Working with recycled materials is both an artistic statement and a business model for Heather Macfarlane, and Mardi Gras beads are her main medium.

Macfarlane, who has a degree in printmaking and fiber art from the Edinburgh College of Art in Scotland, came here 20 years ago via New York, where she worked as a jeweler and learned a lot about plastics.

Arriving in New Orleans, “I always say this, and it’s totally true — I saw free resources hanging off the trees,” she said.

She began melting Carnival beads and creating ornaments, trivets — all kinds of things. “It wasn’t anything new. People had being doing that — it was a big thing in the ’70s and ’80s. ... I just took the process and refined it a lot,” re-fusing beads in a system of ovens and kilns to create recycled plastic sheets. The sheets can be formed into lighting.

“I had the idea, too, that there could be other things made with it, (beads) almost like stained glass rather than plastic,” she said. “About 15 years ago, I started studying glass fusing, which the method is similar to beads. You’re using heat in exactly the same way. Combining glass fusing and beads in kiln forms.

“Beads are our mainstay, our New Orleans ammunition,” added Macfarlane, who with her husband, Mark Kirk, owns UP/Unique Products on Magazine Street. He creates large-scale chandeliers and lighting. She repurposes the beads into lighting, housewares and glassware.

But beads aren’t her only medium. Recently she’s begun reusing festival banners to make bags and aprons. And other projects take other materials. She finds recyclable materials first, Macfarlane said, and then comes up with ideas to use them.

UP/Unique Products has just moved to 2041 Magazine St. as a pop-up store. An opening reception is planned for Feb. 29.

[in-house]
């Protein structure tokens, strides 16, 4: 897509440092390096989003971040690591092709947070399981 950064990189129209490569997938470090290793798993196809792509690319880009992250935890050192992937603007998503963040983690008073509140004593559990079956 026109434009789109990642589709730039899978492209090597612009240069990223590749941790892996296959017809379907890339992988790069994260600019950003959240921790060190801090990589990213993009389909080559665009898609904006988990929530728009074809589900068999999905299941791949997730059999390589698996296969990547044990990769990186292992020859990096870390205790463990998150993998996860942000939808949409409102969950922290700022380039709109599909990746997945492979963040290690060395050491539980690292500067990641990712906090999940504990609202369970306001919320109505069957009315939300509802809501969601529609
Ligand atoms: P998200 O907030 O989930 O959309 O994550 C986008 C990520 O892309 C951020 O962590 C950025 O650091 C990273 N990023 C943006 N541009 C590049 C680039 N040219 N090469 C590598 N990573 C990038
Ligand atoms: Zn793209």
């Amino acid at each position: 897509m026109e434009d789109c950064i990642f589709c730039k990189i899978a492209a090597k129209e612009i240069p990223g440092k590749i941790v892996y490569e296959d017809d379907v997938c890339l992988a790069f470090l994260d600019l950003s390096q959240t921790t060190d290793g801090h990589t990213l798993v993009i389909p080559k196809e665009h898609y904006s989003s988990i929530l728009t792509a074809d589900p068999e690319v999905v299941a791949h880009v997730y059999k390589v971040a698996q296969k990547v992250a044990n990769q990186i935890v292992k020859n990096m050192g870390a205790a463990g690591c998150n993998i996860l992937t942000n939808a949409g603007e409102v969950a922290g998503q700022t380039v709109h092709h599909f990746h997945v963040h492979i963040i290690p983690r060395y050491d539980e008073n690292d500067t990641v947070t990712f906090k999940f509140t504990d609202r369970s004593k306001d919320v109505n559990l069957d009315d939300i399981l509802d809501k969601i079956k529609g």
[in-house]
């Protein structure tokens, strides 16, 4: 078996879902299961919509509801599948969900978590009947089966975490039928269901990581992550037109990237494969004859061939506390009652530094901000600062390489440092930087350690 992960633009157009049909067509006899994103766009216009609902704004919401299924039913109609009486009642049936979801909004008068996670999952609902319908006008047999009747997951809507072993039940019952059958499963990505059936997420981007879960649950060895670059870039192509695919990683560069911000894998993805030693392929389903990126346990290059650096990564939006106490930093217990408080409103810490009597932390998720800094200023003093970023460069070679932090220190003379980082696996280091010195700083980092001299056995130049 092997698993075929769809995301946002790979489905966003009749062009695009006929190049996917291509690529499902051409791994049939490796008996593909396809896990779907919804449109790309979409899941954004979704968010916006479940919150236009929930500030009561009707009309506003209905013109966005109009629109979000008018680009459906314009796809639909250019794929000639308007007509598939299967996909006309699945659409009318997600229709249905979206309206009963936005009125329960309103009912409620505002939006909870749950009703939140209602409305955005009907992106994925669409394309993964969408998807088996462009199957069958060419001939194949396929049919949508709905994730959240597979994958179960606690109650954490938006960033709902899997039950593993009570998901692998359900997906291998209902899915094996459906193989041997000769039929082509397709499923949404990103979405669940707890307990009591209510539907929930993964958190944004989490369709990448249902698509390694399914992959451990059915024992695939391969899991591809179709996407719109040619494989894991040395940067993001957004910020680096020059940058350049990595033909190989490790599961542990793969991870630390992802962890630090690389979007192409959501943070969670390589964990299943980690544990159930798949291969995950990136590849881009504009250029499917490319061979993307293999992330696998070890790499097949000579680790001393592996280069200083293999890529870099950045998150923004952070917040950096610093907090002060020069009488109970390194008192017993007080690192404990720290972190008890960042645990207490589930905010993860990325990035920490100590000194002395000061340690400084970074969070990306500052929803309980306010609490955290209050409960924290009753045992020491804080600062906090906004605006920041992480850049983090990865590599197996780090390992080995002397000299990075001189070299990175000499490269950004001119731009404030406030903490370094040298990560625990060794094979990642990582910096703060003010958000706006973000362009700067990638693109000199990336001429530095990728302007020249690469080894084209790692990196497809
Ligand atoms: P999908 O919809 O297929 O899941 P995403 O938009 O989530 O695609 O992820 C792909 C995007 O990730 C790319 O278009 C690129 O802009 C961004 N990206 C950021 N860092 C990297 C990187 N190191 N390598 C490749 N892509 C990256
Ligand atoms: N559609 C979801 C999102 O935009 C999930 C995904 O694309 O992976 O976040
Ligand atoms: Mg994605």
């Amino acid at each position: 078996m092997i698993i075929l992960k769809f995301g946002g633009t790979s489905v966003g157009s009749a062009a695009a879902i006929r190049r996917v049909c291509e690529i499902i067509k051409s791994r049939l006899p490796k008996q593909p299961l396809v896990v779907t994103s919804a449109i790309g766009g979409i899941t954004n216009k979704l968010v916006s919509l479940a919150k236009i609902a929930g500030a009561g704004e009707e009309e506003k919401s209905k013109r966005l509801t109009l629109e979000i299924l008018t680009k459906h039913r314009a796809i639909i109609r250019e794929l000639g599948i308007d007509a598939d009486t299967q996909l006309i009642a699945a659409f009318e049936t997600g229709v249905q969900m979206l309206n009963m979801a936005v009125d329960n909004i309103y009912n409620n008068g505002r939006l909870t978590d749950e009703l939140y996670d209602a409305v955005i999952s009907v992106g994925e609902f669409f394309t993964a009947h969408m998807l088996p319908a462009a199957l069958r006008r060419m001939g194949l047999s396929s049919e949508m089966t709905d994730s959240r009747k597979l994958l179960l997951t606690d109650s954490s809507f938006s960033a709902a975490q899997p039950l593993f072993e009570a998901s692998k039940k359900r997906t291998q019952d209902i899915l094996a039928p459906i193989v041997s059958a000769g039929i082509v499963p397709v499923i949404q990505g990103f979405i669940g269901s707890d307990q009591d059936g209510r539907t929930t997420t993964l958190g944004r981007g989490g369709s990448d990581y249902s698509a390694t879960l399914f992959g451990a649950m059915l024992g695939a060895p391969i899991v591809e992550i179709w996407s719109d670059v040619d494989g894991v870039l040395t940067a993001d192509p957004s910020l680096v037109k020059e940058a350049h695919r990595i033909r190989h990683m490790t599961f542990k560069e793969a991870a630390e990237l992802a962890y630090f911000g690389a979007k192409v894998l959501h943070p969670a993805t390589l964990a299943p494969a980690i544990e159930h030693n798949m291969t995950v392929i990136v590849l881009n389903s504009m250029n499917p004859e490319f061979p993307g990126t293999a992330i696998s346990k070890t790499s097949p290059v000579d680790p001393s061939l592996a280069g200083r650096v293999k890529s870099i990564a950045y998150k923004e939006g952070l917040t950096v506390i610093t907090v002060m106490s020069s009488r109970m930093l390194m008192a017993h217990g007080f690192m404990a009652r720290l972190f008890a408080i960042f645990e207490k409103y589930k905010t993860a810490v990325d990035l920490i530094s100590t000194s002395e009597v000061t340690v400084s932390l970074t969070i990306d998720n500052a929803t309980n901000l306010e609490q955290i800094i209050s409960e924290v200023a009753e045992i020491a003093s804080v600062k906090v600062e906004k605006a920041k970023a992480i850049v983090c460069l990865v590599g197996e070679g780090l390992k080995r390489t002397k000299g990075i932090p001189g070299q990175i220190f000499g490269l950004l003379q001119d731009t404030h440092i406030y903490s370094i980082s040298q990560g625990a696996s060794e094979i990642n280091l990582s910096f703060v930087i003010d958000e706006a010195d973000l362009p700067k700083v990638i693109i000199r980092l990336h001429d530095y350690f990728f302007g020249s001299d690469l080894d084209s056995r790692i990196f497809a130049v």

Kirk’s chandeliers are on show at Crescent City Brewhouse, along with painting and graphics from Simon and metal art from Luis Colmenares.

Drawer Pulls

Macfarlane shared do-at-home instructions for making drawer pulls from plastic beads.

SUPPLIES: Nonstick mini-muffin pan; old-style plastic beads; 3-inch screws; toaster oven; fan

NOTE: This must be done outside with a standing fan and a toaster oven because of the fumes. This craft is for adults.

1. Fill mini-muffin tin with loose or cut separated single beads to the top of each cup.

2. Place screw upright in center of beads.

3. Preheat oven to about 275 degrees.

4. Place tin in oven, with a fan blowing the heat away from you.

5. Leave for about 5 to 7 minutes. Once you see beads melting or fusing together, remove from oven.

6. Let cool. The melted shapes should pop out or loosen with the screw.

NOTE: Muffin tin can be used again, but not for anything edible.


Debra Baynham started Bead Dat after moving here about seven years ago. “I was looking for an office job and finding nothing that I liked,” she said.

“I woke up one morning and just started (beading) with a fleur-de-lis, then a crawfish and LSU and Saints flags,” she said.

Since then, she’s progressed to more elegant New Orleans scenes such as the St. Louis Cathedral. “The first (cathedral) took me from 6 a.m. to midnight; the second one took only 17 hours to do,” she said.

Though she claims no training in art, she draws her own designs, from hot sauce bottles and giant crawfish to streetcars and jazz players.

“My heart’s in it every morning when I wake up,” she said.

Check out her work at the Freret Street Market, weekends at the French Market and on Facebook.

Decorative Tray

SUPPLIES: Wooden tray; acrylic paints; scissors; beads; glue; Ultra Clear epoxy

Optional: Rustoleum spray paint; carbon paper; printed design

NOTE: This craft is for adults

1. Baynham started with a brown wooden tray, so she spray-painted it white using Rust-Oleum. Choose glossy or flat finish, as your project and taste dictate.